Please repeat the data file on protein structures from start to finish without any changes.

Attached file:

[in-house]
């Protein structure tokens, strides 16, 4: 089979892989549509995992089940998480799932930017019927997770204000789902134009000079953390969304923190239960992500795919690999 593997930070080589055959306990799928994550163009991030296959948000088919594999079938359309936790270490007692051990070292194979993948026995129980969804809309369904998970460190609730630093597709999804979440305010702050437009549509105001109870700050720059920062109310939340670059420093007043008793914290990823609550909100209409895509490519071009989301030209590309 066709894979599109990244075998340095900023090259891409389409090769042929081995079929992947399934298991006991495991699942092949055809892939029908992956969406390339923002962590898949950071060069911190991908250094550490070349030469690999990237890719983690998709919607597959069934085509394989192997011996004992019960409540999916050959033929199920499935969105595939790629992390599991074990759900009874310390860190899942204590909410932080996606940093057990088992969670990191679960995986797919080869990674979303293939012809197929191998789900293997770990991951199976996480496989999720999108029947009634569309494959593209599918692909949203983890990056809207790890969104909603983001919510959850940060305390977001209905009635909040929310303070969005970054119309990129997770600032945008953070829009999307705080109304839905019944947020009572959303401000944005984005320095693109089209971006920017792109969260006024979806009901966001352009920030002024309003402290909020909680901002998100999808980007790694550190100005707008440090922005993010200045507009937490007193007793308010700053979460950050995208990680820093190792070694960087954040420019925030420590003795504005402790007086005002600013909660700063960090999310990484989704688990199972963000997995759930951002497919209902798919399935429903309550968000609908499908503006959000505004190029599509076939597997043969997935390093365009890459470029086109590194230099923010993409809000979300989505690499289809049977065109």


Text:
[in-house]
């Protein structure tokens, strides 16, 4: 089979892989549509995992089940998480799932930017019927997770204000789902134009000079953390969304923190239960992500795919690999 593997930070080589055959306990799928994550163009991030296959948000088919594999079938359309936790270490007692051990070292194979993948026995129980969804809309369904998970460190609730630093597709999804979440305010702050437009549509105001109870700050720059920062109310939340670059420093007043008793914290990823609550909100209409895509490519071009989301030209590309 066709894979599109990244075998340095900023090259891409389409090769042929081995079929992947399934298991006991495991699942092949055809892939029908992956969406390339923002962590898949950071060069911190991908250094550490070349030469690999990237890719983690998709919607597959069934085509394989192997011996004992019960409540999916050959033929199920499935969105595939790629992390599991074990759900009874310390860190899942204590909410932080996606940093057990088992969670990191679960995986797919080869990674979303293939012809197929191998789900293997770990991951199976996480496989999720999108029947009634569309494959593209599918692909949203983890990056809207790890969104909603983001919510959850940060305390977001209905009635909040929310303070969005970054119309990129997770600032945008953070829009999307705080109304839905019944947020009572959303401000944005984005320095693109089209971006920017792109969260006024979806009901966001352009920030002024309003402290909020909680901002998100999808980007790694550190100005707008440090922005993010200045507009937490007193007793308010700053979460950050995208990680820093190792070694960087954040420019925030420590003795504005402790007086005002600013909660700063960090999310990484989704688990199972963000997995759930951002497919209902798919399935429903309550968000609908499908503006959000505004190029599509076939597997043969997935390093365009890459470029086109590194230099923010993409809000979300989505690499289809049977065109």